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Work with their system, and use it to your (mutual) advantage.

If you were going to implement your own, in-house version of say, XML::Parser, the first thing you need is a specification document: use the XML::Parser documentation as your spec. Pretty much the next thing you should be designing is your test suit, test data and acceptance criteria.

Offer this as your test procedure.

  • Set up a test drone--network connected but firewalled for inbound-only traffic if they are paranoid.
  • It runs a script using XML::Parser, that monitors an inbound directory.
  • Have the owners/admins of the dept. producing or receiving XML data to do daily ftp dumps of stuff they produce/receive to the test drone.
  • Whenever an XML file appears there, have the monitoring script parse it, and then simply re-write the XML to a new file in another directory.
  • Then, preferably using a seperate non-perl process, use diff or something similar to compare the results and raise an alert if differences are found.
  • Have a human procedure that formally investigates and explains the differences.

Management willing, that shouldn't take more than a few days to set up at the start of the project. You then sit down to write the rest of the application--the part that uses XML::Parser-like clone you are going to write--using the XML::Parser interface, and using XML::Parser as a substitute for your own clone for development purposes.

If by the time the rest of the application is written, the test drone process has highlighted serious or repetative errors in XML::Parser, then you can set about writing (or refactoring) Your::XML::Parser, with the additional knowledge gained of the originals weakspots and deficiances. If however, it proves to be reliable, then you have saved the company money, and hopefully gained a little respect/qudos for yourself and CPAN at the same time.

Write everything up as a proposal up front, nothing hidden. Your bullet points for presenting the proposal and the management summary are:

  1. You reduce risk by starting out with a tried and tested specification for the XML processing.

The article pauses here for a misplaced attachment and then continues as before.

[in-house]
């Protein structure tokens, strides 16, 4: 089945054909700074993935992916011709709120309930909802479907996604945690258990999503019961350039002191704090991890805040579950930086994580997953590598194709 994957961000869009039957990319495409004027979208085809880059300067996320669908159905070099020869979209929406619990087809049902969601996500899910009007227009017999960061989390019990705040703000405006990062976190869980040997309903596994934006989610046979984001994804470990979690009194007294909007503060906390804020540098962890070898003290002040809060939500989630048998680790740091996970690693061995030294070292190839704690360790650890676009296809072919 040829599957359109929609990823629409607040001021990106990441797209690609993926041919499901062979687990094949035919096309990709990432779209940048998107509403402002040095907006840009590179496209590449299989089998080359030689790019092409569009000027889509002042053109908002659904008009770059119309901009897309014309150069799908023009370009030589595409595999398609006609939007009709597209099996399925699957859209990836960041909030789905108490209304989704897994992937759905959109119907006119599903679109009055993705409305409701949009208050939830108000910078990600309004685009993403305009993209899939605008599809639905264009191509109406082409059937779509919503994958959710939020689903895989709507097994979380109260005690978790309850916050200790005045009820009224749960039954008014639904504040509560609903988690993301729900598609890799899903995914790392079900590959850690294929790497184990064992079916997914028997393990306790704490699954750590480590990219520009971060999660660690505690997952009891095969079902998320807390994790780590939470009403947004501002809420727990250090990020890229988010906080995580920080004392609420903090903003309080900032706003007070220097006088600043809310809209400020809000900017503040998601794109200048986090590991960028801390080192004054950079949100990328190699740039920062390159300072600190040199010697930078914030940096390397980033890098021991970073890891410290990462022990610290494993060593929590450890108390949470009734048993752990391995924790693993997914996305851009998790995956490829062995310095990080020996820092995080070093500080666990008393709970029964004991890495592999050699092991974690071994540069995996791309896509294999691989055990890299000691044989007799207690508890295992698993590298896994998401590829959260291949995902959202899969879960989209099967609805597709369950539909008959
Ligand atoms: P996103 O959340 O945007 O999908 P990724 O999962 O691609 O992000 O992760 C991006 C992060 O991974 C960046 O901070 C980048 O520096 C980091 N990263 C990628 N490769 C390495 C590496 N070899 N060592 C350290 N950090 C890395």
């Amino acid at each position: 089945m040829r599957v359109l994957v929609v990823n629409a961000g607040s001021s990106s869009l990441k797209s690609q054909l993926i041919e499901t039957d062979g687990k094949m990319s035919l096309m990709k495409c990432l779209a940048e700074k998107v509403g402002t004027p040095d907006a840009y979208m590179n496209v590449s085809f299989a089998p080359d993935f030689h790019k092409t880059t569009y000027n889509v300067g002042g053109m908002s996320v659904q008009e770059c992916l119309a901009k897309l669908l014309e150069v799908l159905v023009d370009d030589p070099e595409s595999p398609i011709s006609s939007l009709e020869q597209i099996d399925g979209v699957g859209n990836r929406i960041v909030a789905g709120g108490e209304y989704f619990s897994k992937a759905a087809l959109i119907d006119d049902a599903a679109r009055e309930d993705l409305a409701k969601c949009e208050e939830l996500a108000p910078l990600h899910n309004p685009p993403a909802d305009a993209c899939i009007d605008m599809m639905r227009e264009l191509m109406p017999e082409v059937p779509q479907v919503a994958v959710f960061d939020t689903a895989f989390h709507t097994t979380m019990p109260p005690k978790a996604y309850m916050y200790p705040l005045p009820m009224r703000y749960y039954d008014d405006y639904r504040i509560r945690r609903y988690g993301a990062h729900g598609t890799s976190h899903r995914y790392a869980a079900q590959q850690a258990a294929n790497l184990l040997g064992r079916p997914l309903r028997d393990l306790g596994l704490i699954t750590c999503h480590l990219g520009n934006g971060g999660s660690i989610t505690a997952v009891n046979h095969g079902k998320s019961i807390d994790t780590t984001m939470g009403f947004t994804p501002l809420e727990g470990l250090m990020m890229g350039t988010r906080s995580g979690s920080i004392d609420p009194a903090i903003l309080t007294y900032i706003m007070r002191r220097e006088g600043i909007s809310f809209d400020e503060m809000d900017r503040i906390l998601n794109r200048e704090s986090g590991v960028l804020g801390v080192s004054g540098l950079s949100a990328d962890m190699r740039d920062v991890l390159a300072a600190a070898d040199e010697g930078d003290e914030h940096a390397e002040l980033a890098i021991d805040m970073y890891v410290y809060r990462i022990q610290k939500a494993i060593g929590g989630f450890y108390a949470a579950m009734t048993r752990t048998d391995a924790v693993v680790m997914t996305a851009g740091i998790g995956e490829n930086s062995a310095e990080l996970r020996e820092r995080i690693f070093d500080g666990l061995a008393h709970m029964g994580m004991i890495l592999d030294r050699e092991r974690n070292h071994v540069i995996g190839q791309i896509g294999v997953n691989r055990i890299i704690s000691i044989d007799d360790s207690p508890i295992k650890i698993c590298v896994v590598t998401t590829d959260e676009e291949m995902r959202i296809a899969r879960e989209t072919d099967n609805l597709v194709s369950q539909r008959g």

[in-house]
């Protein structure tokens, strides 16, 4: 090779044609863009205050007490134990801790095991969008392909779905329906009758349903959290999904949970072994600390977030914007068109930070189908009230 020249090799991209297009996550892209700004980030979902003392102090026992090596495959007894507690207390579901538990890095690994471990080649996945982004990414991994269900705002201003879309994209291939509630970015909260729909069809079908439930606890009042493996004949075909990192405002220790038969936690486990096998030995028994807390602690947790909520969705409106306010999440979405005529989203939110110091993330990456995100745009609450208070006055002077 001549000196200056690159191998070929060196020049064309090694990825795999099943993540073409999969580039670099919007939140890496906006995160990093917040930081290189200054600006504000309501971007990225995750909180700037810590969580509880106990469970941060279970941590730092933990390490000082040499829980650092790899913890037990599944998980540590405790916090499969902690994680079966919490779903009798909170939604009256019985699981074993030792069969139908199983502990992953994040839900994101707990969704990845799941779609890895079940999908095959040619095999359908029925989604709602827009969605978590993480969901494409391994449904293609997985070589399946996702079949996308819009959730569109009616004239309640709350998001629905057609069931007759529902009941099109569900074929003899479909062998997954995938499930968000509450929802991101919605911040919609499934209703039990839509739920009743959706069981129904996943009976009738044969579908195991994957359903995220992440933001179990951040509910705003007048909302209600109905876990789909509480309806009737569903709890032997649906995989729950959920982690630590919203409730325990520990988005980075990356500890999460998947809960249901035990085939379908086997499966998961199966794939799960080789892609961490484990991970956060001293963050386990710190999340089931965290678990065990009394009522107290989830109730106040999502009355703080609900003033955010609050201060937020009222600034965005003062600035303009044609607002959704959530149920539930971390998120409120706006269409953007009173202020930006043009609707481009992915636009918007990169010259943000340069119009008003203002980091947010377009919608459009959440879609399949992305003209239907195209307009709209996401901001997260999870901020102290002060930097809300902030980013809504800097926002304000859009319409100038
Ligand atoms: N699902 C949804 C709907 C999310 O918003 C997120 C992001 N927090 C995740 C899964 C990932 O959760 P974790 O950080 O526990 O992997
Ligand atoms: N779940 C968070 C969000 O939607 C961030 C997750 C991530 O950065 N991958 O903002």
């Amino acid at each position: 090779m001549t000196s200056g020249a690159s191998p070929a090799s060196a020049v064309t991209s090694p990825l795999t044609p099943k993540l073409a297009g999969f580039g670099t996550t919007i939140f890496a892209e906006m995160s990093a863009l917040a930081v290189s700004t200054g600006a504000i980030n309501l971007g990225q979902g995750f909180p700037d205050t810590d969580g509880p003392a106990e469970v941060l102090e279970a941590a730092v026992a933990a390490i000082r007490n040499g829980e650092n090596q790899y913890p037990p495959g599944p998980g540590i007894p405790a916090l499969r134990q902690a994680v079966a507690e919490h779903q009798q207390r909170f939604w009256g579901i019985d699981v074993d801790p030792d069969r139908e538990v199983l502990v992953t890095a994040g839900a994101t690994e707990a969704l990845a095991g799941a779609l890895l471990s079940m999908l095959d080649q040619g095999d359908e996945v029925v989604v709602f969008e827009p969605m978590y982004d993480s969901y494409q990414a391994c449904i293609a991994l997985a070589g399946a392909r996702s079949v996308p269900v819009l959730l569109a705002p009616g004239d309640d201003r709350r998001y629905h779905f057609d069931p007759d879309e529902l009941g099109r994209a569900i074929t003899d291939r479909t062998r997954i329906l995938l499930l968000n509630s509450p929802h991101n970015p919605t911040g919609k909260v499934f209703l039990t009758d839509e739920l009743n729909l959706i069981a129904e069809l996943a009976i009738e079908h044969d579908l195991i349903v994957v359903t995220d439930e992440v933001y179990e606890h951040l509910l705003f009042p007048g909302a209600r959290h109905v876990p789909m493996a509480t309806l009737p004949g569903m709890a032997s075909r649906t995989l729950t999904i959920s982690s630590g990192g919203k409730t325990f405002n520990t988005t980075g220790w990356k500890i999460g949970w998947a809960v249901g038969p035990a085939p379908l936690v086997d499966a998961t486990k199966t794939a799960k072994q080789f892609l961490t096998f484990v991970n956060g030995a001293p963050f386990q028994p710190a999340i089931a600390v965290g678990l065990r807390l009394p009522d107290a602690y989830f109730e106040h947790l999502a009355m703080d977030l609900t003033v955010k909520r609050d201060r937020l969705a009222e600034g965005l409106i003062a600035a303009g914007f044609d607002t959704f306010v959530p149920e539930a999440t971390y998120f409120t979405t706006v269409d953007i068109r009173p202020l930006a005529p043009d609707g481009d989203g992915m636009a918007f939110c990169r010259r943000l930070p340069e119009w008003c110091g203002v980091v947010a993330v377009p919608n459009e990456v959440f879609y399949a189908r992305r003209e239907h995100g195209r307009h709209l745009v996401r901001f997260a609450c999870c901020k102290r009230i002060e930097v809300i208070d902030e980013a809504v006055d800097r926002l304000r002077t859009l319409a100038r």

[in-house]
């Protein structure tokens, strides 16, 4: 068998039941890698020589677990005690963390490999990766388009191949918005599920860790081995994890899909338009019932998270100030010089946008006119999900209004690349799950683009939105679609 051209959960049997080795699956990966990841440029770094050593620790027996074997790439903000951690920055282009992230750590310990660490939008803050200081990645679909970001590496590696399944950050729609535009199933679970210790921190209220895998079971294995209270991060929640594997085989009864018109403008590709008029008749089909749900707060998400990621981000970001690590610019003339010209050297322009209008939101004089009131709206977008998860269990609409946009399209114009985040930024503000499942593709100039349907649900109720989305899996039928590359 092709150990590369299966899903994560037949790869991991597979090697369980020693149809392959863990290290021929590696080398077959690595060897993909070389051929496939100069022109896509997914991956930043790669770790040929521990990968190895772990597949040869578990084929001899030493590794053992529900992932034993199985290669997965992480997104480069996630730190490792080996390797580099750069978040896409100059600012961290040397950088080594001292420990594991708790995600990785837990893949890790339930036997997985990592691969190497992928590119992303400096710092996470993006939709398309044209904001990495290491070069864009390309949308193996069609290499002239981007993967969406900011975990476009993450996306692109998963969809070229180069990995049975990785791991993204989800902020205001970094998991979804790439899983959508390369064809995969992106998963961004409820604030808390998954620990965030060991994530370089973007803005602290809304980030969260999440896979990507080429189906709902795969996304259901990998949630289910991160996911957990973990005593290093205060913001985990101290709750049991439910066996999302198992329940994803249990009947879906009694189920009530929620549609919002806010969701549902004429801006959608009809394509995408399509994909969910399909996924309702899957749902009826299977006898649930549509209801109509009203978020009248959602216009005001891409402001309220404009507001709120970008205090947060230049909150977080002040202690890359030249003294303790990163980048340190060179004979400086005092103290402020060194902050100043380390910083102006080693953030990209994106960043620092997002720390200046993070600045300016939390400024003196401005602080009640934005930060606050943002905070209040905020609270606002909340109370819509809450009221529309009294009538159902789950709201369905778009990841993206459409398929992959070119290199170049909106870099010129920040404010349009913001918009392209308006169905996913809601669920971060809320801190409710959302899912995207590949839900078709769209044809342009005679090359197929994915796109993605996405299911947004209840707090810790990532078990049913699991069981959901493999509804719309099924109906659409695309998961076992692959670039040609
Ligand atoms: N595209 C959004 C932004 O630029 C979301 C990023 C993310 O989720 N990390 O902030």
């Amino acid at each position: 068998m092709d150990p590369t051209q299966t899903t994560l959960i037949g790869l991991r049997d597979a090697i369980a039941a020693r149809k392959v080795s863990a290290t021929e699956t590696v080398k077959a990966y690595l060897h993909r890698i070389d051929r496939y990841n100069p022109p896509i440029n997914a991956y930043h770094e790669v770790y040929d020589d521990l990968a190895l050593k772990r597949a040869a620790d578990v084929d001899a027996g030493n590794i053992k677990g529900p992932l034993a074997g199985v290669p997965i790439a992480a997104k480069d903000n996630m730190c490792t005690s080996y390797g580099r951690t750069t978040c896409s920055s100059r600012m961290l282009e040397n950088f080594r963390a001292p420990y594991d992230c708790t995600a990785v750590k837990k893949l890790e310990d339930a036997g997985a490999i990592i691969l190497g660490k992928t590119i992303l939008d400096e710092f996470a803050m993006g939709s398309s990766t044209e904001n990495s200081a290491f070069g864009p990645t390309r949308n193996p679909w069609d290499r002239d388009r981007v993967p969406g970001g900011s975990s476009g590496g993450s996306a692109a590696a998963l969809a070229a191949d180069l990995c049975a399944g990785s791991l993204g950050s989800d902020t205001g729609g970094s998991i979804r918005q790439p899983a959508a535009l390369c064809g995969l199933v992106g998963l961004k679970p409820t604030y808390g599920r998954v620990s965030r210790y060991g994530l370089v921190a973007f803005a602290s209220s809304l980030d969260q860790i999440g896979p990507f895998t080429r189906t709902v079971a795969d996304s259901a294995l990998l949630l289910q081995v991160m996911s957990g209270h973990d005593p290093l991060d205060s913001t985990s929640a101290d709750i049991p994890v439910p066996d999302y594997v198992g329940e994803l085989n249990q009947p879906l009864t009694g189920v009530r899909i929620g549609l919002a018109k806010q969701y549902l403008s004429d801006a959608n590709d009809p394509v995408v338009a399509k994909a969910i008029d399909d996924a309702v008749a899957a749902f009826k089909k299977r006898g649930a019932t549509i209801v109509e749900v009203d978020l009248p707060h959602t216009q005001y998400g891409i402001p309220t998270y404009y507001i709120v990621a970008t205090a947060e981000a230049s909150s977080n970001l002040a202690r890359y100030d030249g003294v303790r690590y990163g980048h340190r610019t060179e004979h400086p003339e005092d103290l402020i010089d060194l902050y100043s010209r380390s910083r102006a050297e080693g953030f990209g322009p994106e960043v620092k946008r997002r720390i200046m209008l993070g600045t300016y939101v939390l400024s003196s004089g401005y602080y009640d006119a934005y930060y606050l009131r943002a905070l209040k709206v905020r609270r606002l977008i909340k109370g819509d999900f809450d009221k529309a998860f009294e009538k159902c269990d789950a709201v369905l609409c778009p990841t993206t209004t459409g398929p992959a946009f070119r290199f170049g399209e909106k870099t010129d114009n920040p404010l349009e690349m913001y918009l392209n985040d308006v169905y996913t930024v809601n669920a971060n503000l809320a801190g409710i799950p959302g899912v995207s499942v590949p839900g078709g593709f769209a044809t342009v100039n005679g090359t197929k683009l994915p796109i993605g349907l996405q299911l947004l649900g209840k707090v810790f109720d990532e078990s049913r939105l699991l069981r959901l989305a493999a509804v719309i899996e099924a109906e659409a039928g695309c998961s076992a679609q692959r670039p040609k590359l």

2. You allow the a fast start for the team developing the business processing part of the application, by decoupling their development from the XML parsing development through a mature interface design.
  3. You get a head start on discovering anomolies and problems routed in the inbound XML and decouple those problems from the rest of the development work by isolating them before they get there.
  4. You raise the potential of saving the company money and reducing time-to-live.
  5. You establish a possible approvals mechanism (and precident) for adoption of further CPAN modules.
  6. If XML::Parser (or other chosen module) proves not up to the job, and you have to write your own, many of the above benefits will still have been acheived, and the few days of effort required to set up the test-drone are more than offset by those retained benefits.

If you think that it would be viewed in a sympathetic light, you could add a not-too-obscure footnote somewhere to the effect that if the process pans out and the company does adopt the module, therebye saving X man-hours/$1000's in development costs, that a contribution by the company to the Perl Foundation of some percentage of that savings would be beneficial and gratefully received.

Examine what is said, not who speaks.
1) When a distinguished but elderly scientist states that something is possible, he is almost certainly right. When he states that something is impossible, he is very probably wrong.
2) The only way of discovering the limits of the possible is to venture a little way past them into the impossible
3) Any sufficiently advanced technology is indistinguishable from magic.
Arthur C. Clarke.

In reply to Re: Production Environments and "Foreign" Code by BrowserUk
in thread Production Environments and "Foreign" Code by Tanalis

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